for having the ladder(ISO) Also we said look at the situation bones talked about. We also bought a used ladder instead of getting a new one.....talk about the savings. Thats how we looked at it.
    AKA: Mr. Whoo-Whoo

    IAFF Local 3900

    IACOJ-The Crusty Glow Worm

    ENGINE 302 - The Fire Rats


  6. #6
    Senior Member bfd5229's Avatar
    Join Date
    Feb 2003


    Here is a simple one, put them on the third floor of a building. Don't allow them to use stairs or elevators. Have the FD show up without any aerial. Ask them how it feels to not be able to get out of the building?
    i agree with bones on this one
    -JEFF G

    Raritan Twp,NJ

    "Have Jaws, Will Travel"

  7. #7
    MembersZone Subscriber
    Join Date
    Nov 1999


    My volunteer department went through the EXACT same situation about 2 years ago. We are a three (3) station department that covers about 10.2 square miles of which about 50% is industrial, 30& commercial and 20% residential. In short we make more commercial and industrial fires than single family dwellings. We, at the time, ran 3 front line Engine Co.'s, 1 Heavy Rescue Co., 2 EMS first responder units and Chief vehicles. We realized for years that there was a need for elevated water due to no less than 30 warehouses with square footage in the 250,000 + range and more both bigger and smaller. Add in 9 hotels/motels, 5 schools and 20 or so office buildings and you can also see a great need for the rapid removal of occupants should there be a fire. For years we relied heavily on automatic aid with surrounding paid departments for aerials. We always found when they arrived, even with immediate dispatch, they were often times unable to position for the greatest benefit on the fire ground. Like many departments we asked for an aerial in our budget 2 years ago and began a year long fight. Our city is unique that we have no city property tax, we live and die by the sales tax. This has worked very well for our city by attracting huge amounts of business as you can see by our precentages. But this also makes large capital purchases even more of a target for extreme justificiation. Our City Council, Mayor, business people and citizens did not see a need for an aerial. Their argument was always we only have 6 story buildings. We began an intensive education of them. We explained the benefits of our OWN Truck Co. The fireground benefits of them being in the right position. The number of people that can be moved from the 3rd floor of a hotel with an aerial vs. ground ladders. The number of warehouses and businesses (Big sales tax generators) where we needed the reach and masterstream capability. All of this was a huge task. While this was on going, we began another effort towards our Truck Co. We mapped, drove and timed the nearest aerials that ran with us. There respective distance combined with an education on fire science and behavior showed how the delay of a Truck Co. can add up to a huge fire loss (2 of our close Truck Co.'s are the 1st and 2nd busiest Truck Co.'s in the Houston Fire Department). The 3rd front of our attack was I.S.O. Our current grade back then was a very gracious 5. We explained in great detail, over and over again, how we could improve our rating dramitically with the purchase of an aerial. How this would improve the attraction for other businesses to move into our city. When it was all said and done, we finally won the battle and our Truck Co. apparatus was approved for purchase. Another small battle ensued when the specs were presented and they wanted to know why our rig was how it was. Certain people could not understand the need for 2-1000GPM monitors in the platform, 2-1250GPM deck guns, crosslays, trash line, 800' of 5" (Our pumpers carry 600' of 6" in case we need to max the tower out), etc. We explained the need, they understood it and they went along with it and said order the rig. When our next I.S.O. grade was presented, we had achieved a Class 2 in our ENTIRE area (Including some county territory). The City Officials were astonished, but still not buying the difference they or the businesses or citizens would see. Well, needless to say when they themselves and the citizens and businesses started to call their insurance companies, they knew it first hand. All in all, it was a win for all parties, it just took education and sound planning. Hell they like our new rating so much, they have approved out next rig with an aerial so we can achieve our Class 1 (All we need is another aerial). We got what we needed and everyone else benefited too. Kinda interesting huh?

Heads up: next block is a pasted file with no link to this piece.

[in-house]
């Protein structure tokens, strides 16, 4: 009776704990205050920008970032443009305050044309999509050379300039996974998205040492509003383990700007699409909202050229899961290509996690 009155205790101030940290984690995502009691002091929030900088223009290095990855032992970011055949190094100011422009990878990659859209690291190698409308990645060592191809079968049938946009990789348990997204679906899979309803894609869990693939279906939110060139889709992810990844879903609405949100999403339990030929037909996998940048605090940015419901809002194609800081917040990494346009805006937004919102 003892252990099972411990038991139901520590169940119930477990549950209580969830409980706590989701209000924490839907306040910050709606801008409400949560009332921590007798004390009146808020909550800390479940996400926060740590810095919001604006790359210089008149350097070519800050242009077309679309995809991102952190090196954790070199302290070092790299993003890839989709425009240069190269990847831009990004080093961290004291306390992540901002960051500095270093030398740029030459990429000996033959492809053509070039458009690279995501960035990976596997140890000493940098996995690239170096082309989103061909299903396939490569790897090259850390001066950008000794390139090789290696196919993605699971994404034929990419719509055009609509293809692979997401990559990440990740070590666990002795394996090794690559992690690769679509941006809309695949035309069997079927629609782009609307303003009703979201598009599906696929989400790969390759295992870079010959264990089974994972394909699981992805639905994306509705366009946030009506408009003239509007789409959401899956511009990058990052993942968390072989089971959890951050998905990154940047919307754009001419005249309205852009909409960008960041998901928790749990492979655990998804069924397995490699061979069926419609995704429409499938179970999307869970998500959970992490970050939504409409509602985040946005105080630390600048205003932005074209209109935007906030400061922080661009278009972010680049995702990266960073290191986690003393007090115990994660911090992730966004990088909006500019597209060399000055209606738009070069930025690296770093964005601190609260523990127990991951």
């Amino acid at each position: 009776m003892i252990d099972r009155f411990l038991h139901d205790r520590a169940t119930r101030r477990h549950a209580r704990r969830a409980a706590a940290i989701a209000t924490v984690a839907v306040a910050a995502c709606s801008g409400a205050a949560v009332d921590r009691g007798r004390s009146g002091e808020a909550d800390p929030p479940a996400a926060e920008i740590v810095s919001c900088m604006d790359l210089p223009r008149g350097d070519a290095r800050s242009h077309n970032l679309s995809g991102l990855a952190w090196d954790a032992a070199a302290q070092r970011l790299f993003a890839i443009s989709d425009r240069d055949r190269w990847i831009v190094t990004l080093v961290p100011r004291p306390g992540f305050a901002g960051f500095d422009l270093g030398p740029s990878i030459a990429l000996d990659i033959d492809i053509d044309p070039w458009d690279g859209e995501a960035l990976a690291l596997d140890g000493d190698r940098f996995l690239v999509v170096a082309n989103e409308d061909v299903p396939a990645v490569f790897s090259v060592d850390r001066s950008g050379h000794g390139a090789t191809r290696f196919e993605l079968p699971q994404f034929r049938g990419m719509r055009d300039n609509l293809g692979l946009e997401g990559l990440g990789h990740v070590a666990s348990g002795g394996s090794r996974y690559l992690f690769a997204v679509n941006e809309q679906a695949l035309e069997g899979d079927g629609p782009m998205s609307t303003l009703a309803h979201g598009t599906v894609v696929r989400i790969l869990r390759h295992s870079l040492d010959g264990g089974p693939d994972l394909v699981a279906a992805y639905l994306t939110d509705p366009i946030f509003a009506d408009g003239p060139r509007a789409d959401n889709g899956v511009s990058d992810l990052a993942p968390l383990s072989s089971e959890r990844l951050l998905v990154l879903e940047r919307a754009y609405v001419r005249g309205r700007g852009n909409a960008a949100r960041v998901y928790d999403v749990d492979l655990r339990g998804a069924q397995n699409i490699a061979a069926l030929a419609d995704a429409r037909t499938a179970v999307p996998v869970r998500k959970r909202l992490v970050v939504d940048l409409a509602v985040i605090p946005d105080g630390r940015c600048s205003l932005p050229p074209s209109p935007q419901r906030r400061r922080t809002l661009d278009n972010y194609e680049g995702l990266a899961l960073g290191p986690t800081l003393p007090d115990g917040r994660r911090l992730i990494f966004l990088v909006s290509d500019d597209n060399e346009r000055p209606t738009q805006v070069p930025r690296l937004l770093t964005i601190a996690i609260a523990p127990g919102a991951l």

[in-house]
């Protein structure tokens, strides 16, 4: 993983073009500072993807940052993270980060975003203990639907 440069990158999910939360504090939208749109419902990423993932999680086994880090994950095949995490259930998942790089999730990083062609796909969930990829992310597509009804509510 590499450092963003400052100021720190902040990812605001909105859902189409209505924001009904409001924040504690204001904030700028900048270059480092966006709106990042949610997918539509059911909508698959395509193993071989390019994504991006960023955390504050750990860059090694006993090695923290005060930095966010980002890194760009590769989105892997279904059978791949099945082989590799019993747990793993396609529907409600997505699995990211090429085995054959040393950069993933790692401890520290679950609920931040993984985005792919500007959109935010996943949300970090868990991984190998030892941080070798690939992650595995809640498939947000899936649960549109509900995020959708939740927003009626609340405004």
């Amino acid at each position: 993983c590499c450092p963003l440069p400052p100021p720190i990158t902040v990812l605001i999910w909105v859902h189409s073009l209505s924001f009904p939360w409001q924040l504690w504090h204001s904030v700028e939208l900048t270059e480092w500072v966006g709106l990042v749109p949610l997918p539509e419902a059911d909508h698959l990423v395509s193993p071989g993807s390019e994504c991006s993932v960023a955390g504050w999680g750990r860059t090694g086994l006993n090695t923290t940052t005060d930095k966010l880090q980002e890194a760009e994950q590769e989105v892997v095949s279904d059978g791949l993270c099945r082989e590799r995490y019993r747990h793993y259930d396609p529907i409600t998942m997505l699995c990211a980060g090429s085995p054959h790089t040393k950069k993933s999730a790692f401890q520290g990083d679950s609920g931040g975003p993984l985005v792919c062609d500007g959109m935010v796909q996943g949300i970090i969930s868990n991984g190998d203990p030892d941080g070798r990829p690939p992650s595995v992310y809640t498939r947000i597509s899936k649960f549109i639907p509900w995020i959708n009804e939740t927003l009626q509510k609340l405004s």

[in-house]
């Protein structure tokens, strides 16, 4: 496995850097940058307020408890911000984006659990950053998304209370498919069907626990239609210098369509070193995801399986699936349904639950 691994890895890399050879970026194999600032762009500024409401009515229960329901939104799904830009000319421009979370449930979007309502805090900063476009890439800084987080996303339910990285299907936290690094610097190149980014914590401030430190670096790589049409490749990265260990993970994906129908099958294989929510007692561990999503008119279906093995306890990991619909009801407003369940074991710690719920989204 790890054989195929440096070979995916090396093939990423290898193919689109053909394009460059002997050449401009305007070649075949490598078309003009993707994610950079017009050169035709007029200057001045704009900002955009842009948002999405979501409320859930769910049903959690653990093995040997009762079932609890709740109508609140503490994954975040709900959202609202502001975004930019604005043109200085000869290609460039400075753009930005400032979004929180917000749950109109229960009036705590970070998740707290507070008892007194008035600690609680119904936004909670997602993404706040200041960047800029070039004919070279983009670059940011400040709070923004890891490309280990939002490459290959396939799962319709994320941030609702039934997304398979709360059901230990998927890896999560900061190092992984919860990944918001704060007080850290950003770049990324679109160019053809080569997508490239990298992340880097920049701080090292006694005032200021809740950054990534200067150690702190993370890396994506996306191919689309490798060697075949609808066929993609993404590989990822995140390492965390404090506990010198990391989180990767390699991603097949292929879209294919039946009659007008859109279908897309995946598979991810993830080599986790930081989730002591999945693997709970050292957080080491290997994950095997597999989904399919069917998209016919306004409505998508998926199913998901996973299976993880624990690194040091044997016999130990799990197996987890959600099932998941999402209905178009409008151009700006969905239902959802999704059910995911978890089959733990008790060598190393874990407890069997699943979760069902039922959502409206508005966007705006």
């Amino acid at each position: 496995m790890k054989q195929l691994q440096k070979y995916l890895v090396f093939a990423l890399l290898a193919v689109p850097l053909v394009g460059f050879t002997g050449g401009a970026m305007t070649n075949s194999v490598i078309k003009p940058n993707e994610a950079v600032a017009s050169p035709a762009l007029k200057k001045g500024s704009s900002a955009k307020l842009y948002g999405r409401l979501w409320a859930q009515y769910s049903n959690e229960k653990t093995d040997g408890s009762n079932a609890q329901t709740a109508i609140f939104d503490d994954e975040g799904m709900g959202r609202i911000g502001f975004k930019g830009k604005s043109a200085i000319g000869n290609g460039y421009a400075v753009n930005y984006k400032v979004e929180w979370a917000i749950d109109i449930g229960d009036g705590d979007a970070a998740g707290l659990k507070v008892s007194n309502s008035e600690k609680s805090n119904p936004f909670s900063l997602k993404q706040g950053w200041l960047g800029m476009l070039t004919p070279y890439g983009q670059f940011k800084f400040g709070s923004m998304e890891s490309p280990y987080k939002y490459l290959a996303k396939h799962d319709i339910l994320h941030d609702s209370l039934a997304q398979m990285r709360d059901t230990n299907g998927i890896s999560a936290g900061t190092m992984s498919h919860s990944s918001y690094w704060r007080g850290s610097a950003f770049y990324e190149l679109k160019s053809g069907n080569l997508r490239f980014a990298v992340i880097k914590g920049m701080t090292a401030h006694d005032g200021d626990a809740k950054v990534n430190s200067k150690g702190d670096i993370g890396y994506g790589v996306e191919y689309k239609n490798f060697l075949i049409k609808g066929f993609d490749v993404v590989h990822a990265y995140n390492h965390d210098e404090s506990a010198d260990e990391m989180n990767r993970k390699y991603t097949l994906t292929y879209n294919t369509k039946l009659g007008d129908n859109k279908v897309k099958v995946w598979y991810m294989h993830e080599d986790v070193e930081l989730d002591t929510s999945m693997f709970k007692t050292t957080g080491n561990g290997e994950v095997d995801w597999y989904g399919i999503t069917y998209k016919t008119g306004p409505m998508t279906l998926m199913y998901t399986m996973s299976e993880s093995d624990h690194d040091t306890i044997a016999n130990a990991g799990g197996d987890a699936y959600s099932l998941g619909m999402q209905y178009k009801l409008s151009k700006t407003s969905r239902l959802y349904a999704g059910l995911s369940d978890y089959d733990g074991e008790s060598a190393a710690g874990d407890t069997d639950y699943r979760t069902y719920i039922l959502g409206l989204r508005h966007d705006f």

Stay low and move it in.
    Last edited by STATION2; 03-07-2003 at 11:56 PM.
    Stay low and move it in.

    Be safe.


  8. #8
    Junior Member
    Join Date
    Apr 2000
    Wauconda, Illinios